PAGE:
The One

Nov 2 2017 | By More

★★★☆☆ Revealing

Bedlam Theatre: Weds 1/Thurs 2 Nov 2017
Review by Thom Dibdin

Smart, sexy and disturbingly dark, the EUTC’s production of Vicky Jones’ first play, The One, is getting a limited two date run at the Bedlam this week.

Jones, who is pals with Phoebe Waller-Bridge and directed her EdFringe hit Fleabag, sets out in hot enough mode to overcome the notoriously freezing temperatures in the Bedlam. But while her script plays games with its audience, it doesn’t give the games enough substance to stand on.

Sam Coade, Cassandra Sawtell and Sasha Decayer. Pic Bedlam.

The play opens with unlovely long-time couple, Jo and Harry, having sex on their sofa while watching porn. Cassandra Sawtell’s Jo is bouncing around, munching on a packet of crisps, while Sam Coade’s Harry is also going through the motions, but with rather less flair.

It’s sexy, very funny and brilliantly indicative of the perverse nature of their relationship – which the play then goes on to explore in the brinkmanship and sex games that are played over one long night that constantly verges on violence, both physical and mental. It is a relationship in which being boring is the most venal and reprehensible of the sins.

The night is kept in motion by the stream of texts from Jo’s family with status updates on the size of her sister’s cervix, as the birth of her first child approaches and she might – or might not, be going into labour and Jo might, or might not, need to be with her.

Dropping in to this as a contrary and disruptive force is Kerry (Sasha Decayer), an old friend of Harry’s. She turns up late at night, distraught with the news that she thinks her long term partner might have raped her.

stunningly casual

The games and role-playing, with abrupt switches of focus and understanding for the audience, are very well delineated by Jane Prinsley’s smooth direction. There is a strong naturalistic air to the whole – and, once they get going, some stunningly casual exchanges that leave you wincing with the pain the characters are inflicting on each other.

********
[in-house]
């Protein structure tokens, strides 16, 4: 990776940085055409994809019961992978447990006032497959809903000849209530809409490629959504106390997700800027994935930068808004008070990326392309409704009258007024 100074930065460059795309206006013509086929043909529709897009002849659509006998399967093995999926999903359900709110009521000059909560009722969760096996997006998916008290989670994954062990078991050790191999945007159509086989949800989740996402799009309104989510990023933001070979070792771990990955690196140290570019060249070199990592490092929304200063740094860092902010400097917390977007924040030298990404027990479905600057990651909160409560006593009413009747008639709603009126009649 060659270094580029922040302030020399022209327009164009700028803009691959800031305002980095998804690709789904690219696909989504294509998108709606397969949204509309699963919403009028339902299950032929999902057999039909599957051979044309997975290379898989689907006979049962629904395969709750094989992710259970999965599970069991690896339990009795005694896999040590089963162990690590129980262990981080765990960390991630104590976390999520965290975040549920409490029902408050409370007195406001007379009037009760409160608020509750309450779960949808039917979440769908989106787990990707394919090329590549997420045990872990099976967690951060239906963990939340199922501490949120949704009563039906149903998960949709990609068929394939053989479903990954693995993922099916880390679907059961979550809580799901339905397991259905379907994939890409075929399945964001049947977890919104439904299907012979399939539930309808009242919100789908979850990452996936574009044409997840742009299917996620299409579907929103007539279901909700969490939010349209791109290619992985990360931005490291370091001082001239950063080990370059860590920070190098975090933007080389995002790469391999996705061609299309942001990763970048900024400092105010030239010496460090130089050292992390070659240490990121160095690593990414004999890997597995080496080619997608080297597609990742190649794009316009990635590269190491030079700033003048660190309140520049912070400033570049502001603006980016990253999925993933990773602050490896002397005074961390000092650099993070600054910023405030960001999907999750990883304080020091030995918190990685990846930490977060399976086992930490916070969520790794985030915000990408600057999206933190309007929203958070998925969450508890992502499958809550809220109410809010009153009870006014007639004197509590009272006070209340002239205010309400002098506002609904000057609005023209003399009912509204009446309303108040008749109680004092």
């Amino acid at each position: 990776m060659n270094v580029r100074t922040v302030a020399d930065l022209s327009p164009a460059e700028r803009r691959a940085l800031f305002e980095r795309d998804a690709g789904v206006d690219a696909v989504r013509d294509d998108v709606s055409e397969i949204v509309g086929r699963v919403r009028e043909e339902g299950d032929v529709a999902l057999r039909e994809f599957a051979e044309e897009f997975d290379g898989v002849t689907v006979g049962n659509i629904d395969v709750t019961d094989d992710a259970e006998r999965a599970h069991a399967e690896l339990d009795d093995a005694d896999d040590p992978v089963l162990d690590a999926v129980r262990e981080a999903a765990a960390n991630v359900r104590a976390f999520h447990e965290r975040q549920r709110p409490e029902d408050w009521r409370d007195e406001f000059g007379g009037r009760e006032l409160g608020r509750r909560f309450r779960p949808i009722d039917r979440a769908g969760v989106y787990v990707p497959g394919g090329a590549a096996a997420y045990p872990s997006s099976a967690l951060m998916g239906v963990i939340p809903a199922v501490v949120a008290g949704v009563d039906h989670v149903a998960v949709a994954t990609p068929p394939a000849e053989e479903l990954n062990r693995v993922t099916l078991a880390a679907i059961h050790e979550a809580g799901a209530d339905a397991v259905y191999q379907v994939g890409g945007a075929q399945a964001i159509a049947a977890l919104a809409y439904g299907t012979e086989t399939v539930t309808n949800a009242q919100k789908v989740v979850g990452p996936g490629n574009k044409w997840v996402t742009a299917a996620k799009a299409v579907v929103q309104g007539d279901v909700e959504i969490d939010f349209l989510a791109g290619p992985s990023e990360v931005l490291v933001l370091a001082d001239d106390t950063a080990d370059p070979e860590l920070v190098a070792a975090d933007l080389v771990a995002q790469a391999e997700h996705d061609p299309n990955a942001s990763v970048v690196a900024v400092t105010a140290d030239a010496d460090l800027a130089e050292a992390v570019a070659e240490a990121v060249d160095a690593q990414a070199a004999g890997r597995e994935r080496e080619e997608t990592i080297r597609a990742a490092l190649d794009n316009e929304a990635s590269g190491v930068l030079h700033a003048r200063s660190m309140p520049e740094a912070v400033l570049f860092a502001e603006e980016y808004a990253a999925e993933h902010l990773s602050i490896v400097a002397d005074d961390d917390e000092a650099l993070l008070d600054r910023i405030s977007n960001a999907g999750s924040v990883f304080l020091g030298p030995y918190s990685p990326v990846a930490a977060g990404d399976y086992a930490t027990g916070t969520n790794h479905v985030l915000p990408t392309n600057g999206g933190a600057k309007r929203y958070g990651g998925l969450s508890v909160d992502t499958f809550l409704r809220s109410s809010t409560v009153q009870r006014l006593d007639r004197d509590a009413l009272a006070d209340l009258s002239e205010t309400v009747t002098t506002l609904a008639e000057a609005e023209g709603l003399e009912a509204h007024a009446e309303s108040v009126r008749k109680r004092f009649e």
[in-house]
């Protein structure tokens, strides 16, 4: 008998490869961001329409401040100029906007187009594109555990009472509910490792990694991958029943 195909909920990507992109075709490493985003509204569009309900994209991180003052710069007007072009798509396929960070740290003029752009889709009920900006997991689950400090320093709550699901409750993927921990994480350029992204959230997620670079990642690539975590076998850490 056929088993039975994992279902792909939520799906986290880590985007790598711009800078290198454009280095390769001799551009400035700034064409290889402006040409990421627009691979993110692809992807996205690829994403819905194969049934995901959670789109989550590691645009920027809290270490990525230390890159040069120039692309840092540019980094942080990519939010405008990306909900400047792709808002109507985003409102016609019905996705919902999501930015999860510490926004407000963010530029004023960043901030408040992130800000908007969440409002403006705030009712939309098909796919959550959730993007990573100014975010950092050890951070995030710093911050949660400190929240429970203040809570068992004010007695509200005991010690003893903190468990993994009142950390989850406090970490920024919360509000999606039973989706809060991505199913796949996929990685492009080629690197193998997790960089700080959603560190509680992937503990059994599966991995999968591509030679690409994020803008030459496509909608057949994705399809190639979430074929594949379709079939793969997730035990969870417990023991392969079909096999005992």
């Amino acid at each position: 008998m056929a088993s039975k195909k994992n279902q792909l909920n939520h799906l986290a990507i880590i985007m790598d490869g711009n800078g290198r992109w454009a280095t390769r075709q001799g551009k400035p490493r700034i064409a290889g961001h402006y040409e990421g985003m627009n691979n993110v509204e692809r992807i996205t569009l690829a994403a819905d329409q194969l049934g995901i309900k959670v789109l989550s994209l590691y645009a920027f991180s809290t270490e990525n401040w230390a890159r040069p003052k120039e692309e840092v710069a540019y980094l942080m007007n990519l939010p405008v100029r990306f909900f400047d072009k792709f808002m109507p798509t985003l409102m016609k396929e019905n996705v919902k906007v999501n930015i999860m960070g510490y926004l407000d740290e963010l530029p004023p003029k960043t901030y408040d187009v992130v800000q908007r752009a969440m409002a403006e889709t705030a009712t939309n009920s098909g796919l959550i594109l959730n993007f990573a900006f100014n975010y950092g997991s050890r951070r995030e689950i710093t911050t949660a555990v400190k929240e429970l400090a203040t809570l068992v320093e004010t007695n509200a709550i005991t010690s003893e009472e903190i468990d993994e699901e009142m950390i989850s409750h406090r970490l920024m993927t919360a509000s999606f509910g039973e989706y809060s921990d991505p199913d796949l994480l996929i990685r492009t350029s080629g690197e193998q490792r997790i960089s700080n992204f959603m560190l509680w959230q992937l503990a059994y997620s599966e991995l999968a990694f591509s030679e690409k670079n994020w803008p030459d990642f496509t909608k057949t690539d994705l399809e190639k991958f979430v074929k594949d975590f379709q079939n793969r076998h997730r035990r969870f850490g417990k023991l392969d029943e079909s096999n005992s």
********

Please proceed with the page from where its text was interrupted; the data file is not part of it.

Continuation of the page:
Sam Coade and Sasha Decayer. Pic Bedlam.

Princley ensures that games are being played with the audience every bit as much as they are being played by Jo and Harry with each other. Cayzer’s earnest, overpowered Kerry is very much an onlooker in all this. Indeed when she does try and get involved, she is played with as a cat will play with a caught mouse, batting its spittle-flecked body around to try and make it carry on running.

Sawtell and Coade put in excellent performances – and it is a relief to see a production which, particularly in this current climate, does not equate states of undress with objectification of the body.

That said, the production is not without its problems. Sawtell has a very tricky start, with her voice almost completely lost in the opening scene – leaving you with the feeling that crucial character-defining elements remain unheard. Once going, however, she brings some brilliant light and shade to her character – really working the final revelation of the nature of her dark, inner turmoil.

Coade as Harry has a much easier job in many ways. Harry is more of a cypher and there is less subtlety to get right. But with the two actors quite close in age, it is up to him to create the big defining element of the relationship – a sense of the decade difference in ages between the two characters. And Coade’s Harry simply doesn’t feel ten years older than Jo – and certainly not in his late thirties.

It’s important because part of the key to Jones’ script is her subtle, dripping into the script of the nature of the true transgression of their relationship. It’s an excellently handled reveal which, particularly on a set which doesn’t have any suggestion that it is anything but a student pad, now rather jars.

All of which would no doubt be overcome with a longer and more substantial production. But what is there is commendably bold and forthright. It succeeds in its depiction of a female point of view on its own terms, and is easily worth a view. Particularly in these post-Weinstein times.

Running time: 1 hour 5 minutes (no interval)
Bedlam Theatre, 11 Bristo Place,, EH1 1EZ
Wednesday 1/Thursday 2 November 2017.
Daily at 7.30 pm
Full details and tickets on the Bedlam website:

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